In transport that would be rail, looking at trams/lightrail and bringing forward existing road repairs.
      Instead, National deferred any PT options and raided the road repairs kitty to pay for motoways, then decided that the most efficient way to do the spending was to build a big pipe from the treasury coffers directly to Fletchers back account.

      Thats why we have an uptick in the Manufacturing sector, at the same time we’ve had 40,000 manufacturing jobs go to the wall.

      • Flee 14.1.1

        Agree that building infrastructure is good during recessions, but more roading??? It was probably the easy option for the government and as pointed out the roading lobby would be friends then and it wins some simple votes. There is a readily available supply of road builders in NZ. However to invest in something like light rail… well any NZ rail infrastructure building capability has gone the way of the Moa long ago as evident from the state in which rail is now. They would need to recruit overseas expertise and develop NZ expertise. Too hard for the government, to long term as it is not likely to happen in 3 years and no responsibility in government for the future.

    • ropata 14.2

      I recently blogged about my near death experiences driving round Auckland.
      The story involves red-light runners, suicidal cyclists, stop sign runners, rush hour lane cutters, suicidal pedestrians, trucks parked on yellow lines, and mad school mums on the wrong side of the road >:(
      http://ropata.wordpress.com/2013/11/21/road-rage/

      Submitted 3 complaints to the Council, hopefully the stop sign runners will get looked at ASAP as it is causing real danger every frikkin day just outside my house. People turn left without even slowing down and nearly collect me or my family on a regular basis

  15. Rosie 15

    Saw that GIF the other day and thought the message was excellent despite going a bit swively eyed trying to follow it. Impressive array of charts too.

    It seems that anyone who is opposed the idea of building more roads for a variety of reasons, mainly because they are unnecessary and may have an environment and or heritage risk is up against the powerful road lobby backed by Nat MP’s.

    Here in Wellington the Save Kapiti group has been campaigning tirelessly against the express way, which after years of environment court activity, is still going ahead. There’s that ol’ chestnut, Transmission Gully, and of course the amazingly unnecessary Basin Reserve Flyover. But it’s you, Aucklanders, who I really feel for. Having lived there for many years and having a driving job, it was a nightmare but it’s not something more roads would solve.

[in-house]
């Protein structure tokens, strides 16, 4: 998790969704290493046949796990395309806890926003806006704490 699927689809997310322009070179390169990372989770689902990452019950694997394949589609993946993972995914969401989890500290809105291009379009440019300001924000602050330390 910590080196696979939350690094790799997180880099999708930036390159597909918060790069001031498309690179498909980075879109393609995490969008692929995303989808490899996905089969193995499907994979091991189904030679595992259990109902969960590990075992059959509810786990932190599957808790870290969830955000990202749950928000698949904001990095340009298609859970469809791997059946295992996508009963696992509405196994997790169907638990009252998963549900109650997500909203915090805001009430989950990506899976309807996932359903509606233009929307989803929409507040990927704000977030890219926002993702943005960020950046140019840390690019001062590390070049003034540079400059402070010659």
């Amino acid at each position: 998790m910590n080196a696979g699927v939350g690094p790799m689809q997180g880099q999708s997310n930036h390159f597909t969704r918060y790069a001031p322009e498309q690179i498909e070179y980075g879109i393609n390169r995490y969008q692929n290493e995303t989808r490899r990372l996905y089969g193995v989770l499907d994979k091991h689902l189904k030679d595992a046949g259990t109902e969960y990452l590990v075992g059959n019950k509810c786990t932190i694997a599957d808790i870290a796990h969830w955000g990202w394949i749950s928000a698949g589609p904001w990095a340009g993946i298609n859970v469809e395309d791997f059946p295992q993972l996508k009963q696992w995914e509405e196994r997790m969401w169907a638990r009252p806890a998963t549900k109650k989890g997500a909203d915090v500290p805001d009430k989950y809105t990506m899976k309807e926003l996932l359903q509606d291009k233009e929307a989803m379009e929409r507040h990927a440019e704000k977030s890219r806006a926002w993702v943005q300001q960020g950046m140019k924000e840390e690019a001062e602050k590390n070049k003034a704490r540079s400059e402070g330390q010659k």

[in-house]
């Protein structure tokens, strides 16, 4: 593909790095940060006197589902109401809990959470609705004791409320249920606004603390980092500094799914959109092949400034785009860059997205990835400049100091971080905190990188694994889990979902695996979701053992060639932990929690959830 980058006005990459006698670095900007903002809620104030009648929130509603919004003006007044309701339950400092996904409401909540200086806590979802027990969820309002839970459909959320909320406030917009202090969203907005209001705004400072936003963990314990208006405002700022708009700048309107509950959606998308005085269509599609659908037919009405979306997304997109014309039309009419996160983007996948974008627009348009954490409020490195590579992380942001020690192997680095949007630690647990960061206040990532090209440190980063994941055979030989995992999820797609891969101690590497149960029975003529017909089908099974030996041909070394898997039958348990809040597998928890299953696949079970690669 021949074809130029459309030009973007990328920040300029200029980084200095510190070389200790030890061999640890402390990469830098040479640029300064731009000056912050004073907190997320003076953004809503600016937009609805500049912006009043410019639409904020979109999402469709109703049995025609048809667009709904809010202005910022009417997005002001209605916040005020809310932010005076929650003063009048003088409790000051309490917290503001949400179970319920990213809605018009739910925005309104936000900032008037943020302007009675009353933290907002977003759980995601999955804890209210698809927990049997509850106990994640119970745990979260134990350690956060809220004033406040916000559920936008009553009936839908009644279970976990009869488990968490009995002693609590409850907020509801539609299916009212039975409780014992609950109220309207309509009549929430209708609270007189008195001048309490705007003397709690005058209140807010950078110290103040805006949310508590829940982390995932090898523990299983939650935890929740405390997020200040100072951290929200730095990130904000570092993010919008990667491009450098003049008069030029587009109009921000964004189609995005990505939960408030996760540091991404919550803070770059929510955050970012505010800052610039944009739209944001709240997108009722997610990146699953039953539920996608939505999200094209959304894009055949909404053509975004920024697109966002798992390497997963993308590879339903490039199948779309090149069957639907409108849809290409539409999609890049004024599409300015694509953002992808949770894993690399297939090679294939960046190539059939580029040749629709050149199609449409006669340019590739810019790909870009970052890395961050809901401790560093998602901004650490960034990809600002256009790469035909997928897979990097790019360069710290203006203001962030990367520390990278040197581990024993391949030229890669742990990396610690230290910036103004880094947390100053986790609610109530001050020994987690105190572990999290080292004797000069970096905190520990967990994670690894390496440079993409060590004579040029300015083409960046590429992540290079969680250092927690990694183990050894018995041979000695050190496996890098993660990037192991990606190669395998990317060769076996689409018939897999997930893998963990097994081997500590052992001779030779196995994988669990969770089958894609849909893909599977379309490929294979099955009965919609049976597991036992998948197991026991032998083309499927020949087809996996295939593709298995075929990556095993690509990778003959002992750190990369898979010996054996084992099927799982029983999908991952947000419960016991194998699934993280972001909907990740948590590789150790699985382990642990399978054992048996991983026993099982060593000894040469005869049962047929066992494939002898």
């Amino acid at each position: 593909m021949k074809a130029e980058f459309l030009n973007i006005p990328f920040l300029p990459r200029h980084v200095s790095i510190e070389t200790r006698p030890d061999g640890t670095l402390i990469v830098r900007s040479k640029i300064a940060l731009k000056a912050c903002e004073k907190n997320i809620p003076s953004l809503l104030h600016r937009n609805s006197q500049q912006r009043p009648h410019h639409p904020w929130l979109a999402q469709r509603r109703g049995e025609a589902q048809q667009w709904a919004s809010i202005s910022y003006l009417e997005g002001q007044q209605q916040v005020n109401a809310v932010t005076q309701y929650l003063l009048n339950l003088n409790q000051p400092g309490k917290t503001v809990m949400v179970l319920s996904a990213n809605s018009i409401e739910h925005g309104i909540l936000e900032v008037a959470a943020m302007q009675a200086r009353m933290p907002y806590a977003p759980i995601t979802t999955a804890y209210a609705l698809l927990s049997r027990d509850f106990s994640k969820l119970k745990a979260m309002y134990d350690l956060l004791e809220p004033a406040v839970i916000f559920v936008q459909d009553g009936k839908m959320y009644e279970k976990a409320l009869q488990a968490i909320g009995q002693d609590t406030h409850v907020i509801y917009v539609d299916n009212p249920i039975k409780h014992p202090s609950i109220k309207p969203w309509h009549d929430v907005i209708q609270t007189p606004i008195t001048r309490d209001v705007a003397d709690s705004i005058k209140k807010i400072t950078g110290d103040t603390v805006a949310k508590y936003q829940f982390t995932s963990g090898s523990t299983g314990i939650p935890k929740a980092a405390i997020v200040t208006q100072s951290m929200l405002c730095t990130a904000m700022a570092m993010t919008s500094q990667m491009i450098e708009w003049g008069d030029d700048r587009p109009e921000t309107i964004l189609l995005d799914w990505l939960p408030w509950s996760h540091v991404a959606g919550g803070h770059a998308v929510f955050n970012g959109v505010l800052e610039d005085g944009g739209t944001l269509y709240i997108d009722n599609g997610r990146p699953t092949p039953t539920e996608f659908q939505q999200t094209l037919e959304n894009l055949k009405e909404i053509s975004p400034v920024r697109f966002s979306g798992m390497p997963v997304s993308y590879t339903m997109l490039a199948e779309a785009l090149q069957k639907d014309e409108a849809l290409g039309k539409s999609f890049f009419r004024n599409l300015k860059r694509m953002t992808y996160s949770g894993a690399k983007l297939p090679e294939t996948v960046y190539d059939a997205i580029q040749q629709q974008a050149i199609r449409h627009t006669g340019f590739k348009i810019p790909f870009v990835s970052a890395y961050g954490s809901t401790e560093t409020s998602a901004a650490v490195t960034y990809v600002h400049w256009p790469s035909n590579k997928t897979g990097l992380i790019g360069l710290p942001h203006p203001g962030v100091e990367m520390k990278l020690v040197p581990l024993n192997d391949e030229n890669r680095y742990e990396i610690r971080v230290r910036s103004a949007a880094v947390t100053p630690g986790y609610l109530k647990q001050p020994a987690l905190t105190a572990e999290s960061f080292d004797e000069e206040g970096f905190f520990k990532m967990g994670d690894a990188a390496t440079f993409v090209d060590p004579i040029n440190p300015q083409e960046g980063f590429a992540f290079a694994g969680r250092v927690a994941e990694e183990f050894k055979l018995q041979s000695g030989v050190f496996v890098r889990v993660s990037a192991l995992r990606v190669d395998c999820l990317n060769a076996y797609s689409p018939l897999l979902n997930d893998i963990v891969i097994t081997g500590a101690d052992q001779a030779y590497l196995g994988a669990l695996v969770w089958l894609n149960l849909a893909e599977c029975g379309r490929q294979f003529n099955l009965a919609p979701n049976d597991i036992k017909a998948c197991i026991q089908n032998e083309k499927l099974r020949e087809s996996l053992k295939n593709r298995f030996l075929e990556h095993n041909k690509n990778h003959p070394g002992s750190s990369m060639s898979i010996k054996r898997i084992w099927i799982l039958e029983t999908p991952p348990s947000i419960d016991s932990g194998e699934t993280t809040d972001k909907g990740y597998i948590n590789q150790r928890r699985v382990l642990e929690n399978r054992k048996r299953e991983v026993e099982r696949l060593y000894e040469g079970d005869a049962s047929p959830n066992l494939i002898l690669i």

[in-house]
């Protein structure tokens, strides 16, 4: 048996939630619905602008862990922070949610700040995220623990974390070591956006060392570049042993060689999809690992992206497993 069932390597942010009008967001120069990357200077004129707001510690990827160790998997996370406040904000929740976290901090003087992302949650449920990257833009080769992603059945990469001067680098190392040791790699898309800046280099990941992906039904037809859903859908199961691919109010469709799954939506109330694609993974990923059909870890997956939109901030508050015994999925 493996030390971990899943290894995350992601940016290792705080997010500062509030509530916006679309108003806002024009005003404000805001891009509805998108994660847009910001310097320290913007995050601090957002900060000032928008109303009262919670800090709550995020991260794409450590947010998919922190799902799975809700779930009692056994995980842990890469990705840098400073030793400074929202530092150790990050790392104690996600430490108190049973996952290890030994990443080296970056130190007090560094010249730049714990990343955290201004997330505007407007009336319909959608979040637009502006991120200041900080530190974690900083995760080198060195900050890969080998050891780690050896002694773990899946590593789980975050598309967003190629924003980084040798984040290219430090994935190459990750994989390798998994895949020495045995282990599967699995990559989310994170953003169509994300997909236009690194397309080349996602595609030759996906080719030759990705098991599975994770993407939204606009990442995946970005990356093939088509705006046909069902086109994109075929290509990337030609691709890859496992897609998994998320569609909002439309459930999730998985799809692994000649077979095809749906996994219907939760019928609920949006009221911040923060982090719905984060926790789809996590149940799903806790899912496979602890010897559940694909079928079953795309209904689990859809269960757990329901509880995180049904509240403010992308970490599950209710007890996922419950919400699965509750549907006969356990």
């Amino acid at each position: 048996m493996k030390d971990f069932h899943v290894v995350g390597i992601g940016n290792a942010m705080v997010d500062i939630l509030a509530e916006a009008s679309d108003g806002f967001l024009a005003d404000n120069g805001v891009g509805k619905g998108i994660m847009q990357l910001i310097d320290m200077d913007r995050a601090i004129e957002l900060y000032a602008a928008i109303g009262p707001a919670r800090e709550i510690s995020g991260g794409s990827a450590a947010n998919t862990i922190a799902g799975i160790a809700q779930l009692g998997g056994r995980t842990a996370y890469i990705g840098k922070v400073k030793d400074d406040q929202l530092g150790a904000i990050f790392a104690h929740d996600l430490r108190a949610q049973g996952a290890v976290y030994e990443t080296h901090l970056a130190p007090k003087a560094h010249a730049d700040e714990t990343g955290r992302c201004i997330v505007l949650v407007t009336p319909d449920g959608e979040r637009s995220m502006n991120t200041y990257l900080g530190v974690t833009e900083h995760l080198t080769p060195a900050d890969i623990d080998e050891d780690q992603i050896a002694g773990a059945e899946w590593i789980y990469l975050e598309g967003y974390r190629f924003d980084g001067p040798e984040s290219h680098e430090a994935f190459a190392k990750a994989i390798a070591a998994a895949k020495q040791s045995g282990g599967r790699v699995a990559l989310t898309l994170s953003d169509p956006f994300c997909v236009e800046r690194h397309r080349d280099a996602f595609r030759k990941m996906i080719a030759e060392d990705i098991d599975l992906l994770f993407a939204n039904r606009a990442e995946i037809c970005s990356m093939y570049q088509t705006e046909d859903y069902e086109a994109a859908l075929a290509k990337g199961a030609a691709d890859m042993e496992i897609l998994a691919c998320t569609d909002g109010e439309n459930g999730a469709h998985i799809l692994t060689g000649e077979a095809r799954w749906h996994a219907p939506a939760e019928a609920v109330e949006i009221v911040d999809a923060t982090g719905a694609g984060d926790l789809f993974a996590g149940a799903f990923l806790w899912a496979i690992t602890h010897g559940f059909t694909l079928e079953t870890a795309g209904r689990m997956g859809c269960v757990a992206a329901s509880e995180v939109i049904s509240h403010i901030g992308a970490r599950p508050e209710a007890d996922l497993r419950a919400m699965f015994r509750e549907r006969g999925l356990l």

This from karol, I related to and was the reason I gave up using the buses when I was living in AK, even though I actually did want to use them and use the car less (for out of work travel)

    “It is continually frustrating for me to use public transport. My use is infrequent and irregular. So when I look on MAXX’s (strange) planner for a specific journey, I ften find the time it would take to travel from one side of Auckland to another is much longre than it would take by car: eg if going from new Lynn to the North Shore or South Auckland. This has a lot to do with bus journeys being convulted and long through infrequently used routes. And most journeys to North or South involves going through Britomart/Newmarket.”

    And finally. Warbly, those SUV’s! Well said! They are indeed hazardous to other drivers and to pedestrians and cyclists as well. It’s fraught with danger backing out of an angle park if you’re sandwiched between two of them as you mentioned and you can’t see over them at a roundabout giveway. They’re a poor design for urban driving and should be limited to farm work as they were originally intended, in the previous 4WD format.That people desire them as status vehicle says alot about their poor taste.

  16. tricledrown 16

    4wd’s are an ego trip for 90%+ of owners.
    Bullying there way around the roads.
    Fuel wasters and killers poor safety and handling.
    They should be banned from urban areas.
    On the open highway because of high centre of gravity they should be limited to 90k.
    Safety most 4WD’s are much heavier and when they impact in a crash do more damage.
    People buy them to protect themselved as the perception is that they are safer for the occupant.